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If you are like me, you are vegan. Also, you may enjoy crunchy leaves and pancakes made into animal shapes, but for the purpose of this article, I want to stick to veganism. You see, vegans get a lot of flack for eating weird food and throwing red paint at people, but the truth is, we’re not so strange as people think. If you’ve met one of the vegans on campus, you know how true this is. Who knows, you may even find yourself sampling the scrumptious vegan cake balls in the dining hall. Veganism is something that more people are becoming aware of, but many still have questions. So, I’ve decided to talk a little about my experience as a vegan to show you how normal we really are.
Most people become vegan because it’s better for the environment and it’s a compassionate lifestyle choice. Aside from the ethics of it, being vegan also comes with a list of perks, and they’re a little different for everyone. You may like that you loose wight or that your new circle of friends includes people with names like Ziggy and Moonbeam. At the top of my personal list is that it has completely changed my dating life. Being vegan is an excellent excuse to avoid the type of guy who would eat a 20 oz steak at Longhorn. You know the one. He probably has a John Deer hat and a closet full of flannel and shirts with witty sayings like “get-r-done”. He may have a shot-gun proudly displayed in his bedroom and his pickup might sport images of Mudflap Girl. His idea of a good Christmas present is re-gifting fireworks. His name might be Cody. He definitely doesn’t call you on your birthday.
Being vegan does come with some disadvantages, too. It can alienate you from your friends and family. When I decided to be vegan, I went home for Thanksgiving and decided to make my own vegan dinner. You can imagine my irate mother, who was, at her best, frantic about her daughter’s flagrant disregard for her dietary needs, and, at her worst, absolutely horrified at the image of her daughter stuffing a tofurkey. There was an uneasy stillness at that table as my family watched me eat tofu across from a turkey carcase.
You probably don’t know it, but it would behoove you to befriend a vegan. We’re a compassionate, jolly sort, we vegans. When someone knocks your taco to the ground, a vegan will be there to put you back together. When you feel like you’re out of options in the scramble room, you can look at your vegan friend’s bowl of rice and beans. When you get crap at work, a vegan can tell you the horrors and dangers facing workers in the meat-packing industry. We have a great way of putting things into perspective, like, “At least your parents didn’t raise you for food! It could be worse.”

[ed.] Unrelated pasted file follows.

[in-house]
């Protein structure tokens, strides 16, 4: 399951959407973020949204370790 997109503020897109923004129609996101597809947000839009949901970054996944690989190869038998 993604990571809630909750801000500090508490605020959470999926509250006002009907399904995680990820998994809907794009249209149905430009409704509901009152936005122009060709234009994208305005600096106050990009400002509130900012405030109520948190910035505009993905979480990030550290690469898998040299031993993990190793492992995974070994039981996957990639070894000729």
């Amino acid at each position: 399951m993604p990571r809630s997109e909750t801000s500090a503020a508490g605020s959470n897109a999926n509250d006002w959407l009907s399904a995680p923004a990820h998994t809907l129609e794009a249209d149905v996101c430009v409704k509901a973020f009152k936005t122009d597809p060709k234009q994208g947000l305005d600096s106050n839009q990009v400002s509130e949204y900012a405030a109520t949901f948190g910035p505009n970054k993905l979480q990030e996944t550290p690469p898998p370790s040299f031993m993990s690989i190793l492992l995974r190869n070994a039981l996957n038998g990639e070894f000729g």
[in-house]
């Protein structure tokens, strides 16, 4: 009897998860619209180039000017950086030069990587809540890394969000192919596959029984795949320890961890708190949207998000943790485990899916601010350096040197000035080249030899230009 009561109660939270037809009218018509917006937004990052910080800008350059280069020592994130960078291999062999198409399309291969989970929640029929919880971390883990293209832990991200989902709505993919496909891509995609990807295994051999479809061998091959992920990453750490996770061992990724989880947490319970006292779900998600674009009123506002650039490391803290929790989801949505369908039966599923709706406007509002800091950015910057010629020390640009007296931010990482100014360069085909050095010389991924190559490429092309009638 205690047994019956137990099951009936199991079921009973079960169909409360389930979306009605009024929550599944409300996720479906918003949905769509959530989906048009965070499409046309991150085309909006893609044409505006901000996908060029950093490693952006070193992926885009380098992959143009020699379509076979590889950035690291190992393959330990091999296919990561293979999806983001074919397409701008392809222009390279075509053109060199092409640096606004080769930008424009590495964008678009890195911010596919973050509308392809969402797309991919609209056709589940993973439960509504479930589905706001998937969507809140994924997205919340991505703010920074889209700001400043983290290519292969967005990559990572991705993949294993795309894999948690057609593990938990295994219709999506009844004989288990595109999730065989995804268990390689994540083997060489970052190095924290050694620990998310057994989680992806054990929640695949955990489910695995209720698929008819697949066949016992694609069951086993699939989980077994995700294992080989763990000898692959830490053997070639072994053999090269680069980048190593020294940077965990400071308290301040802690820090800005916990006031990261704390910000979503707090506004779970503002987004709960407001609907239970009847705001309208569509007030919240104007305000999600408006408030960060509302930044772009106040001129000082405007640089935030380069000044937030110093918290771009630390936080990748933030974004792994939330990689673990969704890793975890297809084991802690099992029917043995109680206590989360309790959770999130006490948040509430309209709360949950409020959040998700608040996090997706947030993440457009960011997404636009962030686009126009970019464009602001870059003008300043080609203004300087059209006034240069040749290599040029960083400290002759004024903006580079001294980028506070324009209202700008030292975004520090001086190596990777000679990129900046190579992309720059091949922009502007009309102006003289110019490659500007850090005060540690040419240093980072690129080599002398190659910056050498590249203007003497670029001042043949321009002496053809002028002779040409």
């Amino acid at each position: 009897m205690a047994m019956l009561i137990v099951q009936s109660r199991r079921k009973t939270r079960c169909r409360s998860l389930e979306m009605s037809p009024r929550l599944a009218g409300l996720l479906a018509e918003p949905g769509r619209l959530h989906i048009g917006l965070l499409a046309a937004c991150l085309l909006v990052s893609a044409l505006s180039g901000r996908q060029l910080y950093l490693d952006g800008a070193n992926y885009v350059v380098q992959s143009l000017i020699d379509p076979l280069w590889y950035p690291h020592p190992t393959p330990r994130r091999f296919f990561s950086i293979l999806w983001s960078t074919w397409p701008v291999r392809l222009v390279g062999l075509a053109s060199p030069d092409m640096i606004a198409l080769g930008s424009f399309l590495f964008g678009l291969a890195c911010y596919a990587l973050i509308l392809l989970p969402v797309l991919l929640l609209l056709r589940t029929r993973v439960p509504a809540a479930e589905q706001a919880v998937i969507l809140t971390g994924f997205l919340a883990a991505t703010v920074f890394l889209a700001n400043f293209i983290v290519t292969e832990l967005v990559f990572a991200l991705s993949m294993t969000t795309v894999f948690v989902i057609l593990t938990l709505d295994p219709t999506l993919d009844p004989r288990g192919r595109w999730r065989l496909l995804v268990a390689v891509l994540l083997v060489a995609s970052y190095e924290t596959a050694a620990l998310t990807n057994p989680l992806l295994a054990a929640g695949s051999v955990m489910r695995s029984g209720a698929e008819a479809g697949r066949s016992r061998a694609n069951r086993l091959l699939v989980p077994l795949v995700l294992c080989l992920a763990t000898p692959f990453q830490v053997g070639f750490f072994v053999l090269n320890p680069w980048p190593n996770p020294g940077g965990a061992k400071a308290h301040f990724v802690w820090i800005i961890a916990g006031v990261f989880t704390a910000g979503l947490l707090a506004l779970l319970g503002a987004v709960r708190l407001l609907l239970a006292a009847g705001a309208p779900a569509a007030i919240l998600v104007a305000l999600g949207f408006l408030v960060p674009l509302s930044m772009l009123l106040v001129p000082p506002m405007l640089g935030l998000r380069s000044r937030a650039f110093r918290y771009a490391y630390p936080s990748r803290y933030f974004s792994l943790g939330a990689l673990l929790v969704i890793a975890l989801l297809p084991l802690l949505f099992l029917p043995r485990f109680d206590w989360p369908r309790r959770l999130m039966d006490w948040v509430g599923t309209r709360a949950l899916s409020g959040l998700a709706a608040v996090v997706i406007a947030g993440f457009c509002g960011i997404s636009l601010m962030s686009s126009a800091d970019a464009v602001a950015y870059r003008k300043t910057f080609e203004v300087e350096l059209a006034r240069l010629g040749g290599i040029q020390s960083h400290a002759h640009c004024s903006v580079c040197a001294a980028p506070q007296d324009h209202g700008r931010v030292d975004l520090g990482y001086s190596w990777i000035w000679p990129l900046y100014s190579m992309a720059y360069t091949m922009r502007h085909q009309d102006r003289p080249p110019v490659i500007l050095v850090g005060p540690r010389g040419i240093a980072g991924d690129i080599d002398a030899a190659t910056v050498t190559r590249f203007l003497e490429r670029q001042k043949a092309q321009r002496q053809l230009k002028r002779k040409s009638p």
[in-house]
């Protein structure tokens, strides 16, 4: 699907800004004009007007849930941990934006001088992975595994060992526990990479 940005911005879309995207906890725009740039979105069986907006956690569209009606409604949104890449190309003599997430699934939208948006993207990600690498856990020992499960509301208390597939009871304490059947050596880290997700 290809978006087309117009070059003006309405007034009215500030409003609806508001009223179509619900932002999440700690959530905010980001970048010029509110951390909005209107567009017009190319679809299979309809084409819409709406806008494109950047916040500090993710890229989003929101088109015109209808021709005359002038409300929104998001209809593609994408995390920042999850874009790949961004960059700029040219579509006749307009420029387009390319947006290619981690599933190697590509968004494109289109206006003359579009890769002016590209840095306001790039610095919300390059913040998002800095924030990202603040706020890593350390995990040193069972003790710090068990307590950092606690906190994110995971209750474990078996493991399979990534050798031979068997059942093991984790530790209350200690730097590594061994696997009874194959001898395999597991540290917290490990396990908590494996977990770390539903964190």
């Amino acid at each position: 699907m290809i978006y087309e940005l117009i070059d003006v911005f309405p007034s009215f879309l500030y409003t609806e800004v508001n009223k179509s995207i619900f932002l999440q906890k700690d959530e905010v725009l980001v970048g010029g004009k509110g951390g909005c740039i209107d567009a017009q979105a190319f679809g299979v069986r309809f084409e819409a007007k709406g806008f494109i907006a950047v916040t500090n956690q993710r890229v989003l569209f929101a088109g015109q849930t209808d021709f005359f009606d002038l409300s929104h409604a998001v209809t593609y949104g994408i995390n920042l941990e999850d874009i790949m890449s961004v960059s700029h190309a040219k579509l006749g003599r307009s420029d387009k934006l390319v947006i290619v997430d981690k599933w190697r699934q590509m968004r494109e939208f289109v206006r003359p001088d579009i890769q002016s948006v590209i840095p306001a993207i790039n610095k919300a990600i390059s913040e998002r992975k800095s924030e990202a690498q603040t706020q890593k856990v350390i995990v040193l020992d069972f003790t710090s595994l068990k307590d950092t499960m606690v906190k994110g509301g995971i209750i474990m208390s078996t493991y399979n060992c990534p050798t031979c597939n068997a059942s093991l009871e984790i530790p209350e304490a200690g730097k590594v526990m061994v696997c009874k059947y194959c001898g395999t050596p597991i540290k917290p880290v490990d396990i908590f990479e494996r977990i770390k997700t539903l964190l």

Indeed, it could be worse. You could be vegan, subject to all the judgment and stereotyping that goes with it. You see, telling someone you’re vegan is a little like when you tell someone you’re a Christian Scientist. People immediately judge you based on all the other vegans they’ve met. And it’s usually just one person, one really eccentric, weird individual. I’ve run into this several times. I’ve been lumped with people who walk around in hemp overalls and tye-dyed Phish t-shirts, people with bottle-cap glasses and BO accumulated over a weeks. Only some of that applies to me. People also feel that there’s definitely something wrong with a person who won’t eat a steak or drink a glass of milk. Santa drinks milk. Vegans must hate Santa, too. Yes, we vegans have a tough go of it sometimes.
In the end, being vegan is basically a lifestyle choice that anyone can make, though few do. And why is that? It’s because in order to be vegan, one must give up precious food staples such as milk, eggs, ice cream, and escargot. Many lack the strength and willpower it takes to give up these foods. Many people don’t have the eyesight or patience required to read the fine print of ingredients lists. Others lack the gall and gusto it takes to ask our fine food providers what cockie leekie means. If you’re vegan, you’re definitely going to have to put more effort into scramble room choices than the average wake-and-eat student. You have to be better than that student who goes into the scramble room with their pants on inside-out and drool still caked on their cheeks. So, if you’re up for the challenge, try a vegan meal. You may discover it isn’t as bad as you thought.